With wistful darkening days, early November looks back.
All Saints, All Souls, Bonfire Night, Remembrance, and the Church year edging to its close.
But by the end of the month the mood changes, to Advent hope, to new beginnings:
“What we call the beginning is often the end. And to make an end is to make a beginning.
"The end is where we start from”. T. S. Eliot, Little Gidding.

Amongst the brightest hopes are our children and young people, something I discover as I meet young people who have heard the call of God and are eager to live out their lives faithful to Jesus.
I love to hear why young people choose to be confirmed.
These days very few of them do it merely out of societal expectations. Their stories are inspiring.
One recently spoke of living out his faith as an ‘anti-stigma ambassador’ in his school.
Others have told how they so often find themselves talking about their faith with their peers.
Some come to confirmation because of the example of a friend or a family member.

What they have seen of God in others, they want for themselves. It seems real.
All of us could be that example, all of us have a part to play in passing on the baton of faith and witness to new generations.

Where members of the congregation can be involved in preparing young people for confirmation the benefit runs both ways – children have much to teach adults, as Jesus himself made clear.

Our new Strategic Lead for Youth Ministry, Revd Aidan Watson, joined us in September, and with Sarah Brown, our Children’s Adviser, is discerning how we can best grow our work with children and youth in parishes and fresh expressions of Church.

Aidan and Ben Martin, who with Sian Kellogg has been supporting our Diocesan Youth Council, led a presentation at Diocesan Synod last month.

Two reps from our Diocesan Youth Council, Rosie Hall and Jacob Blackwell, urged us to take seriously what young people have to say.

Offering pizza and exciting activities certainly helps, but what really makes a difference is where the church really listens and welcomes the young as leaders not only for the future, but for the here and now.

Young Christians are the church now, and not just the future.

In a wonderfully spontaneous moment, Bishop Libby asked if Synod would be willing to co-opt a group of participant observers from the Diocesan Youth Council from now on, keeping our diocesan and national church aim to grow younger at the forefront of our collective mind.

This was enthusiastically welcomed, and we can from now on be sure of young voices helping to shape the future of our diocese.

What a huge step forward!

This winter, when all churches are concerned about heating bills, we have a time of opportunity, when schools – especially our church schools - may be only too pleased to welcome church use of their halls on Sundays.

Our archdeacons have recently circulated helpful information about how parishes can get help and respond to the crisis.

A church I once served had to close for two years for repairs, and we found that worshipping in a nearby school gave us fantastic opportunities for engaging with families who didn’t previously connect with church.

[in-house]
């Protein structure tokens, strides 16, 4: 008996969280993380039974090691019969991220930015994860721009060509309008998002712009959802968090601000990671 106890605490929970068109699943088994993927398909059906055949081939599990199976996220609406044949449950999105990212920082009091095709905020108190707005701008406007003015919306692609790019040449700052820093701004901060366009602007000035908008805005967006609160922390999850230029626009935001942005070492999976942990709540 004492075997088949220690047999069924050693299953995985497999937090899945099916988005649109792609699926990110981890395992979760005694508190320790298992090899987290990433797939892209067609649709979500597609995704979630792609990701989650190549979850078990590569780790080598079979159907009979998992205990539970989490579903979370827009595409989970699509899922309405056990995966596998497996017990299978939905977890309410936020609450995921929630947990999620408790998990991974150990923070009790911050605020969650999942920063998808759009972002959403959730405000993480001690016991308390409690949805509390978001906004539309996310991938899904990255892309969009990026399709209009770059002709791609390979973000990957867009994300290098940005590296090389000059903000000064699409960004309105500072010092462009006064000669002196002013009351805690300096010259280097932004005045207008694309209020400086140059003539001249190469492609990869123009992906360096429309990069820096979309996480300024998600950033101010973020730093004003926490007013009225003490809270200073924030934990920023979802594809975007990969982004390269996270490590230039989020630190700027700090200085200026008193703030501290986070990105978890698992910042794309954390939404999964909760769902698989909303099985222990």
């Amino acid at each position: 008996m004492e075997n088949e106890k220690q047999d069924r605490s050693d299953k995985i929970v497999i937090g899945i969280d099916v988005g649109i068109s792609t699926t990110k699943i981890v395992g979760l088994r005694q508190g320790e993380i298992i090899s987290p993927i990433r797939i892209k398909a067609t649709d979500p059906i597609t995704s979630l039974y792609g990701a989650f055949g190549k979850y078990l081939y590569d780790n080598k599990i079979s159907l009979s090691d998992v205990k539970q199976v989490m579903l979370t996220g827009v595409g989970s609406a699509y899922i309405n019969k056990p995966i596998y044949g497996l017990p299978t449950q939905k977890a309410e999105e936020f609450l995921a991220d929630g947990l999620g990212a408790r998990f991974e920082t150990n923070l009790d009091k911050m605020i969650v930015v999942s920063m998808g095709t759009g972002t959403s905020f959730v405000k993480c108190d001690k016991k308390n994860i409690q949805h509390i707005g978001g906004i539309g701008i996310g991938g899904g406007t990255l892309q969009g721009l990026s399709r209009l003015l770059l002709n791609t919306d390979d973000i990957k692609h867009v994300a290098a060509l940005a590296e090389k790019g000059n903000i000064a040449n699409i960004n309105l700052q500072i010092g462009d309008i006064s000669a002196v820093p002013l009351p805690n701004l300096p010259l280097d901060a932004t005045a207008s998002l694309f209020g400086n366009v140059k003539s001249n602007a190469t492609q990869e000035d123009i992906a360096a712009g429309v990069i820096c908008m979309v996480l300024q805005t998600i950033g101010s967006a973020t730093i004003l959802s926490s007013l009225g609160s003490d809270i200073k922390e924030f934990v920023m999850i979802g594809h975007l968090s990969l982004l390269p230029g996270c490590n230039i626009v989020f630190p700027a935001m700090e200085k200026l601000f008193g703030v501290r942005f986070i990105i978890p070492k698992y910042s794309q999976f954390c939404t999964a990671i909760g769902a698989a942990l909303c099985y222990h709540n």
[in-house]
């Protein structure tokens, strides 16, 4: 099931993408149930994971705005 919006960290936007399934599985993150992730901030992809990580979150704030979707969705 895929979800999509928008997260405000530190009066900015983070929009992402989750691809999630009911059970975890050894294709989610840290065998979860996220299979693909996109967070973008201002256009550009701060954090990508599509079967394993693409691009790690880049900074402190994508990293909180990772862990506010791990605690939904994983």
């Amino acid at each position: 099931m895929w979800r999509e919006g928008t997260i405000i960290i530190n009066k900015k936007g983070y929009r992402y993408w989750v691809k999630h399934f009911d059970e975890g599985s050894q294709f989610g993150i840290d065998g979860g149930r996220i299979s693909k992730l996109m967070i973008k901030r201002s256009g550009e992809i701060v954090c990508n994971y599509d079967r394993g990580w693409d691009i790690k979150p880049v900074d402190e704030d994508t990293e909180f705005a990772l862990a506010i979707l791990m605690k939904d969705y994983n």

We nearly doubled in numbers during that period – and this was sustained when we moved back into church, opening doors in the wider community.

Early conversations with local schools could be really worthwhile, especially as schools seek to develop their own community engagement.

We can be proud of our 111 church schools in this diocese, working to offer ‘lifegiving, life changing learning through excellent education shaped by a distinctively Christ-like vision and ethos’ (from our recent DBE vision statement).

Through them our parishes have contact with nearly 15000 children. Do pray for your local schools, for teachers and children, as they share with us in building community.

But there are 200,000 children and young people resident across Derbyshire.

Looking forward, don’t we hope and pray that many more of these will have the opportunity to know and be transformed by the love of God, and be part of growing church and building community now and into the future?

Many churches across our diocese are taking up this challenge and being incredibly fruitful in it. In the Synod presentation, Aidan encouraged us a recent initiative by Holy Trinity Dinting Vale.

The church noticed the amount of secondary school children passing by outside on their walk home each day and decided to offer them hot drinks and toast.

Now every Friday roughly 80 secondary school pupils, who otherwise would have no connection with church, hang out in the building, play board games and chat to members of the church. Praise God!

The CofE nationally has set the goal of ‘doubling our number of active children and young active disciples by 2030.’

In seeking to discern how to respond to this, it is to young people that we must listen first of all.

If young people where you are might like to get involved in what we are setting out to do, please contact Aidan Watson – [email protected].

Bishop of Repton